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6028 -- JILEK, WOLFGANG

Vom dämonischen Scharlatan zum psychisch Gestörten zum fachkundigen Therapeuten und post-modernen Seelenführer: Westliche Vorstellungen vom Schamanen und deren Hintergrund


Curare 26.2003:57-66

##From daemoniac charlatan to mentally deranged person to skilled therapist and post-modern psycho-guide: western notions of the shaman and their background
Documented are the drastic changes which took place during the 19th and 20th centuries in the Western notions of shamanic healing and in the Western attitudes to the shamanic healer. In previous centuries, according to the theologically influenced world view, generally depicted and condemned as pagan charlatan in league with daemons ("daemonization" of the shaman), the shamanic practitioner was from the middle of the 19th until after the middle of the 20th century considered by many authors in medicine, psychiatry and anthropology as a psychopathological case enjoying a privileged status in so-called "primitive" societies, allegedly because of his mental abnormality ("psychiatrization" of the shaman). Some well-known scientists extended the pathology labeling of shamanic practitioners to so-called "primitive" cultures in general. Such a judgement of the shaman and his social role was based on the misinterpretation of altered states of consciousness (ASC), induced in therapeutic, religious, and social rituals of many non-Western cultures, and incorrectly classified as psychopathological phenomena by Western observers. Later in the 20th century the ASC were recognized as under certain conditions universal potential function of the central nervous system. At the same time an increasing number of ethnomedical and transcultural-psychiatric reports paid tribute to the therapeutic abilities of shamanic practitioners and emphasized the psychotherapeutic efficacy of shamanic healing rituals. The psychopathology labeling of rituals institutionalized in non-Western cultures became less faschionable and is today widely recognized as eurocentric and positivistic fallacy. While the psychotherapeutically effective methods of shamanic practitioners, defined in this article, are hardly even considered by school psychiatry, we can at present observe the popularization of shamanism and the idealization of the shaman in "post-modern" Western society. The historically significant changes of the Western zeitgeist, which underlie these processes, are pointed out.##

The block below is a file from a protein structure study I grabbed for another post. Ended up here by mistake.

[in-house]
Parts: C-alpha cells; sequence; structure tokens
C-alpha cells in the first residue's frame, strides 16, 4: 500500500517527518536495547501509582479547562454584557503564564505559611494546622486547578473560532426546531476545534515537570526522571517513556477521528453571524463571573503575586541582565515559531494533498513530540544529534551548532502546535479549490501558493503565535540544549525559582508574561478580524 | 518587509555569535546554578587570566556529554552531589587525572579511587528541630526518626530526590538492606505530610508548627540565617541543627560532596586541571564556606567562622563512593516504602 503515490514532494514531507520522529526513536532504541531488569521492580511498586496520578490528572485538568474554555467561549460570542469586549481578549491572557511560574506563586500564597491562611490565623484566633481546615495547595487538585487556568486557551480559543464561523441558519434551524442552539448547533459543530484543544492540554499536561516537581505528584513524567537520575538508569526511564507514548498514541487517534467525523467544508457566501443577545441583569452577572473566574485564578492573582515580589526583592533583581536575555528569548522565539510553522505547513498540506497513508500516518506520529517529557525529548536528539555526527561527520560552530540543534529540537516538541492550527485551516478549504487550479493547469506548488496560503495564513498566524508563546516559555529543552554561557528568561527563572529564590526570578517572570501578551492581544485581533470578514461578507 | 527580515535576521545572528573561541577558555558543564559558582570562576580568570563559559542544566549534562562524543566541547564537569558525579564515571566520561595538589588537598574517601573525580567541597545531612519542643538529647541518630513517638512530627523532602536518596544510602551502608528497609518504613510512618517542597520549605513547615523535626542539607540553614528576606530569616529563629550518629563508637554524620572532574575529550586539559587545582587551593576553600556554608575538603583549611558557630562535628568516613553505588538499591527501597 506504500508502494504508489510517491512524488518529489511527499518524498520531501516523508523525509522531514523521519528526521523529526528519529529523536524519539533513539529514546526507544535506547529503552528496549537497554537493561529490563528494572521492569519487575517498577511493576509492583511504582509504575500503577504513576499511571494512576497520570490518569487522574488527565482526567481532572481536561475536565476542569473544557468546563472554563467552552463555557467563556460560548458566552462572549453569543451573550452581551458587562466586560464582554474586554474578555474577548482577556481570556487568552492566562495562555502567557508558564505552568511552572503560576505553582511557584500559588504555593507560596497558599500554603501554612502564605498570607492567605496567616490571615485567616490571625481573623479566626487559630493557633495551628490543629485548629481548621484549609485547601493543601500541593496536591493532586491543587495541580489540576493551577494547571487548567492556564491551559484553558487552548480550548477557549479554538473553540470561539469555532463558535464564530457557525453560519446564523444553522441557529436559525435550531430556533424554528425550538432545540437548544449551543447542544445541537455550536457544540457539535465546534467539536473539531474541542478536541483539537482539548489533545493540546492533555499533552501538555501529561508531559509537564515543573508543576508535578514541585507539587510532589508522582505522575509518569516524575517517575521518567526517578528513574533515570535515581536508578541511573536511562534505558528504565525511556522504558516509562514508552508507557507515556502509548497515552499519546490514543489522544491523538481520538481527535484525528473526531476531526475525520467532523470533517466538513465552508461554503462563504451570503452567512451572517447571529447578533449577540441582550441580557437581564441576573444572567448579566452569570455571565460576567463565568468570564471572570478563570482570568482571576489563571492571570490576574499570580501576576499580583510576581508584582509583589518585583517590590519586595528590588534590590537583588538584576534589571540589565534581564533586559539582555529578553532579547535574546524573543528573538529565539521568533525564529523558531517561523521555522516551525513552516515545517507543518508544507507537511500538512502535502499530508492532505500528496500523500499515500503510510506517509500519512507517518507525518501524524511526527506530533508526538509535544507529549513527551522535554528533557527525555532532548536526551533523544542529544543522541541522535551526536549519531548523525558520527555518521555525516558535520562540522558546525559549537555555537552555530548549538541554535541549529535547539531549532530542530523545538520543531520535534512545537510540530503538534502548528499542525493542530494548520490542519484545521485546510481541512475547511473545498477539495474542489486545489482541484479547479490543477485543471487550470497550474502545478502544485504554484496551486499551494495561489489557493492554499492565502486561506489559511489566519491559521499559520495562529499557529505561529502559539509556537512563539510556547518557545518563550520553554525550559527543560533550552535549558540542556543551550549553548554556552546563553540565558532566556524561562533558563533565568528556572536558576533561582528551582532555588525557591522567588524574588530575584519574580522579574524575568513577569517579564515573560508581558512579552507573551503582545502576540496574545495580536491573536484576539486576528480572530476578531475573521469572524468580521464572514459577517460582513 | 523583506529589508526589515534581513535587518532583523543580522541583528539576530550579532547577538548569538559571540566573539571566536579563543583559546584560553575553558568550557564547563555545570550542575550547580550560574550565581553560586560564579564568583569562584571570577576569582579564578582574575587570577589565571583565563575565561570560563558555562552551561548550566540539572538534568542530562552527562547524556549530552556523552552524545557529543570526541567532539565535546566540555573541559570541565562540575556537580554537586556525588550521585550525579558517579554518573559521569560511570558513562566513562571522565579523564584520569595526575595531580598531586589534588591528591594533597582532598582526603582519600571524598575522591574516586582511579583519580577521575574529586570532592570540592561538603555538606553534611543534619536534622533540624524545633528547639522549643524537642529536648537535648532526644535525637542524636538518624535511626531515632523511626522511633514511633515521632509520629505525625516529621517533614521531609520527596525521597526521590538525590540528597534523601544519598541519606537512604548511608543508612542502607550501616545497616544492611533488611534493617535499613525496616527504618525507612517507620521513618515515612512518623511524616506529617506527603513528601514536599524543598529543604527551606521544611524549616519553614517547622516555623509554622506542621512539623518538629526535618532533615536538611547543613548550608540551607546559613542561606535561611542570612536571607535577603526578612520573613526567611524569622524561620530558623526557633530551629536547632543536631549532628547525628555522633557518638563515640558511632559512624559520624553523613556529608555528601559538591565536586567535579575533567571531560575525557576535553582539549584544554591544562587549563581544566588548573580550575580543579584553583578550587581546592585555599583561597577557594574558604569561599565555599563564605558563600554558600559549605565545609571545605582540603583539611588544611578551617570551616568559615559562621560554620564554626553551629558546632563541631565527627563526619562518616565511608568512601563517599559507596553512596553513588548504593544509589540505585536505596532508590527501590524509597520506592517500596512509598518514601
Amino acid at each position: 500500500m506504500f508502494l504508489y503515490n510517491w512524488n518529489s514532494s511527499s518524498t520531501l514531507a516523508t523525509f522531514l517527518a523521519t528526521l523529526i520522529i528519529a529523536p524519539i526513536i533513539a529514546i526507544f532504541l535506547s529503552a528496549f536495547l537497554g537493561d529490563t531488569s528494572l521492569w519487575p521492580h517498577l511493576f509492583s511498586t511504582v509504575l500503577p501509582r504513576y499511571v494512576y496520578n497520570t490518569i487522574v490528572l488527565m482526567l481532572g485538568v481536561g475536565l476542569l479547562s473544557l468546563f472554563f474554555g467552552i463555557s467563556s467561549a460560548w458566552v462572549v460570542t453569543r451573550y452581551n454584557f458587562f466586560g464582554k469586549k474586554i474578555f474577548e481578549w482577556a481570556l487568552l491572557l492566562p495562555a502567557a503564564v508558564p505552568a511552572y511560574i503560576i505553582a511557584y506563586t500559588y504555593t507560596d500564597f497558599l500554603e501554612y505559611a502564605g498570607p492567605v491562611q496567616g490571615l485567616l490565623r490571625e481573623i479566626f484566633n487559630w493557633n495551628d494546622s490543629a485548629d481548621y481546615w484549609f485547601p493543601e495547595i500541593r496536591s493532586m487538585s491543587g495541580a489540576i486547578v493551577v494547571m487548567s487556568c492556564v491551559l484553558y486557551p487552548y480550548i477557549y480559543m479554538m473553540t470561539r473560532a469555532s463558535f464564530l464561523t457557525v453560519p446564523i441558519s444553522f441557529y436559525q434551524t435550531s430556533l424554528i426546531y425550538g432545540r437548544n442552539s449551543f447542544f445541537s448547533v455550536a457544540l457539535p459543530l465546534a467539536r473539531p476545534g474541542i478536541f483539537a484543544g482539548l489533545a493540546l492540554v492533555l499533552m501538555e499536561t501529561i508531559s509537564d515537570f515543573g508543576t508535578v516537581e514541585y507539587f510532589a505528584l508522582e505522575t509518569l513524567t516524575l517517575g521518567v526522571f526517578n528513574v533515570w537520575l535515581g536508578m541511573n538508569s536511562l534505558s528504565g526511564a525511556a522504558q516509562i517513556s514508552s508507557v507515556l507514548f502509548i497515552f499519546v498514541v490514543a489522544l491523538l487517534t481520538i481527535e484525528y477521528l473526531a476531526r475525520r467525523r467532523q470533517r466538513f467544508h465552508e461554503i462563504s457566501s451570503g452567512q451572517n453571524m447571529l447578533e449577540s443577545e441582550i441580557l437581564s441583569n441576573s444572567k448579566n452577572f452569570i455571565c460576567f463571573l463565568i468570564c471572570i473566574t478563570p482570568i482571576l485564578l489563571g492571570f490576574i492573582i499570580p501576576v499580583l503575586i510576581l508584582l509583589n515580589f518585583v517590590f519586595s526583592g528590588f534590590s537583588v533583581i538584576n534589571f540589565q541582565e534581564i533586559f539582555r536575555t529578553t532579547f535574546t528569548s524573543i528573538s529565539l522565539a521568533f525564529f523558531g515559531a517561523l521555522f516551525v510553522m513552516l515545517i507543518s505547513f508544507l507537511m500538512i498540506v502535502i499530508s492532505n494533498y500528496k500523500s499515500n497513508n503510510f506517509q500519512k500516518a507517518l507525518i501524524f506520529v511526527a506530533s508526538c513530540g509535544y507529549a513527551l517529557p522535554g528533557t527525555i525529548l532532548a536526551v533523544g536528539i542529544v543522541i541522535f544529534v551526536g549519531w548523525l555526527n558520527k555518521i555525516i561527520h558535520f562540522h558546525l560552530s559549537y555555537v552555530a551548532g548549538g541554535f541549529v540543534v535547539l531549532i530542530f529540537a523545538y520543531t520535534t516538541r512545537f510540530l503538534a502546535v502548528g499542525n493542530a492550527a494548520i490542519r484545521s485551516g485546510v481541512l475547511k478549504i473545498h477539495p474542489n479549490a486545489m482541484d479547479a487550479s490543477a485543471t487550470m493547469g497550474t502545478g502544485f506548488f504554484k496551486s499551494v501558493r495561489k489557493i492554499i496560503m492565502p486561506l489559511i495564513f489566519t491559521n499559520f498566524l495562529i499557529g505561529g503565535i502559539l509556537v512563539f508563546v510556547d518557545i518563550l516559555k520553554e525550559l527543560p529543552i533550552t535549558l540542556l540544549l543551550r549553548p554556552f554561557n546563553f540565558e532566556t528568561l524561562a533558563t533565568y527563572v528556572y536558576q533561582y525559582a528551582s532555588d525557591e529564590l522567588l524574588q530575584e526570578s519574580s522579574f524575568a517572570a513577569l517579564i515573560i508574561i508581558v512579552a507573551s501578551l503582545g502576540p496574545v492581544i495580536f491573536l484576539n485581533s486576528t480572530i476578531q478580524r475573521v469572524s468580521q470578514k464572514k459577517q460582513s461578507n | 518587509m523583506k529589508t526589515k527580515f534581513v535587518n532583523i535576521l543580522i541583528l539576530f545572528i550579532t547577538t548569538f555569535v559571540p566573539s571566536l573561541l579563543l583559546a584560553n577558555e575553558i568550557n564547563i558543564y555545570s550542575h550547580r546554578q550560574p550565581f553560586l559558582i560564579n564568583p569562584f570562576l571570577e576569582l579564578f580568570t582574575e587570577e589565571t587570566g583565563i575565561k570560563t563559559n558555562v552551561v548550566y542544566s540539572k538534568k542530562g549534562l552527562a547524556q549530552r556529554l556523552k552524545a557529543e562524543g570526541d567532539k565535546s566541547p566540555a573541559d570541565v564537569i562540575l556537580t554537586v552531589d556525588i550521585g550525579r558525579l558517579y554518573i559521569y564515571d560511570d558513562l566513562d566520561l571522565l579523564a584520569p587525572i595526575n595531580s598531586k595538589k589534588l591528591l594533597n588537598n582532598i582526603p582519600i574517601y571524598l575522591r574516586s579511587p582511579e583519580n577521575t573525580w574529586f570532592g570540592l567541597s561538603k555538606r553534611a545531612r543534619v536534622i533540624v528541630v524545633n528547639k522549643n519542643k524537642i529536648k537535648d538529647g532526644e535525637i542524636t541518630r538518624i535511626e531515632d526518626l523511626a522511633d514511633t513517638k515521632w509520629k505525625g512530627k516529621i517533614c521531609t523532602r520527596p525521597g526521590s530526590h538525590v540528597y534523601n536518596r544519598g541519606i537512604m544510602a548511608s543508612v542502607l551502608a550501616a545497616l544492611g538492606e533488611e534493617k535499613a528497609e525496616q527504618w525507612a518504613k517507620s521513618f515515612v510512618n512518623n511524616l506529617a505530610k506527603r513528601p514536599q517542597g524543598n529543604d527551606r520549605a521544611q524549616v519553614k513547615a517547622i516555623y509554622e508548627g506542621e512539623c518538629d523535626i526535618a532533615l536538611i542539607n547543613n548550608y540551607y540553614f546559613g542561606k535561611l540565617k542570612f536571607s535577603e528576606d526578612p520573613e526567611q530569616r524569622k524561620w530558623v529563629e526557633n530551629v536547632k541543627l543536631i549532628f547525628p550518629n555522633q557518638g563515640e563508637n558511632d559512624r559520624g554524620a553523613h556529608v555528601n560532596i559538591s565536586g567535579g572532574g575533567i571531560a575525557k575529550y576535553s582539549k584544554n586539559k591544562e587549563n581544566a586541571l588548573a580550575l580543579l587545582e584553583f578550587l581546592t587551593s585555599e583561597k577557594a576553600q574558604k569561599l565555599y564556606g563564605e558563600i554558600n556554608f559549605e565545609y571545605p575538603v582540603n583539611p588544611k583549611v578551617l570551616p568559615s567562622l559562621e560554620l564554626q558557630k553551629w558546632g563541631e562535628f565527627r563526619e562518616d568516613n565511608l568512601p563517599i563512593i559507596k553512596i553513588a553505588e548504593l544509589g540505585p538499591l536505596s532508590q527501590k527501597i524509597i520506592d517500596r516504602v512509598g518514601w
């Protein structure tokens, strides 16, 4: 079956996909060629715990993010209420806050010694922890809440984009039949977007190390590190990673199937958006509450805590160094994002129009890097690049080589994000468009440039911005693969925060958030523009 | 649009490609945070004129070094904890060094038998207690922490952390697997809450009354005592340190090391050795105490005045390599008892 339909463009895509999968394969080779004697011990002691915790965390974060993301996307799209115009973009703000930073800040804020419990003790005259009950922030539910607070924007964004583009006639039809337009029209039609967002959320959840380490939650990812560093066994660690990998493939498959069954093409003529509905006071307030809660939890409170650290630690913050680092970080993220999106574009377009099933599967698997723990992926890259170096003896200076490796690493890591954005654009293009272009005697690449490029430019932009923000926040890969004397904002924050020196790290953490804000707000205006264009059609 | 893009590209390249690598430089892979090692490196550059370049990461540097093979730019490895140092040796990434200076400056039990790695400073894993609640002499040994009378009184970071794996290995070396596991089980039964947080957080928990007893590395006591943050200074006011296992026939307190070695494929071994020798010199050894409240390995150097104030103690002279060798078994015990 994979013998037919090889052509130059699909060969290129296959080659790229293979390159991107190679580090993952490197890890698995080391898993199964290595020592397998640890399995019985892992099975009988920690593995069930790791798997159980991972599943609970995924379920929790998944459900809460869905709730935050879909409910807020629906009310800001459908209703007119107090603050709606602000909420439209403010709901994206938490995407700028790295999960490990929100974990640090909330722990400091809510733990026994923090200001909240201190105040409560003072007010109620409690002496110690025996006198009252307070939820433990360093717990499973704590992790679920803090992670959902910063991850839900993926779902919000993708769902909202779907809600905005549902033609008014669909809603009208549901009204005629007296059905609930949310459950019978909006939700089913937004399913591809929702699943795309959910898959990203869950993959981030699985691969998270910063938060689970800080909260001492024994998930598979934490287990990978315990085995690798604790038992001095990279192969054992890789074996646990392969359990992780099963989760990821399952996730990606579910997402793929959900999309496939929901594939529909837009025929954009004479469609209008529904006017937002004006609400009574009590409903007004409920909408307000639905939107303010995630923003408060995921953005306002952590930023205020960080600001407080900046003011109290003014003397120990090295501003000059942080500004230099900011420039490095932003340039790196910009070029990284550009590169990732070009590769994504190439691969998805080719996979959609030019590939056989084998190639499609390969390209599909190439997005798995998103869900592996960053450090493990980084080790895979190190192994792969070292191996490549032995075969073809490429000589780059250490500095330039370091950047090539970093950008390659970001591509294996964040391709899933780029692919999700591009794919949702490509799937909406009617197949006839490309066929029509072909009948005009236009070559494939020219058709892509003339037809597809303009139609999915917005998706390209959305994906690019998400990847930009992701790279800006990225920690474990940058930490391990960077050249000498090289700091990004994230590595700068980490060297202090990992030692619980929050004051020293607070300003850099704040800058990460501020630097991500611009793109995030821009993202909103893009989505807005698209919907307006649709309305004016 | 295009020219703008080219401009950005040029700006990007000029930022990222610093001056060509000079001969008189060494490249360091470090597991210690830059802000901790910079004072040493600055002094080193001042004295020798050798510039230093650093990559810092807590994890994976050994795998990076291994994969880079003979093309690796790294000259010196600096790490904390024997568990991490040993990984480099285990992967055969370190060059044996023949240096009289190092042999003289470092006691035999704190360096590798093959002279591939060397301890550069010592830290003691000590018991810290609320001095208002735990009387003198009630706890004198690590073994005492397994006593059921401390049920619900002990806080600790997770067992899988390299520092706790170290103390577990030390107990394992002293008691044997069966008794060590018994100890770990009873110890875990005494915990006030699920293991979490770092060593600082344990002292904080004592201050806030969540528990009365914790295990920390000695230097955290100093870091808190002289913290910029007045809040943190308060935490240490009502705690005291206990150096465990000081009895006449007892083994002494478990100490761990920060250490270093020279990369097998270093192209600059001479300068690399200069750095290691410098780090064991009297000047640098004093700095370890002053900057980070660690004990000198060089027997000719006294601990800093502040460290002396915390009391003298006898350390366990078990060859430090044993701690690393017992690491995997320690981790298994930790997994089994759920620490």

Keywords: shamanism, altered states of consciousness, daemonization, psychiatry and shamanism, western culture, positivism, pathologizing shamanism

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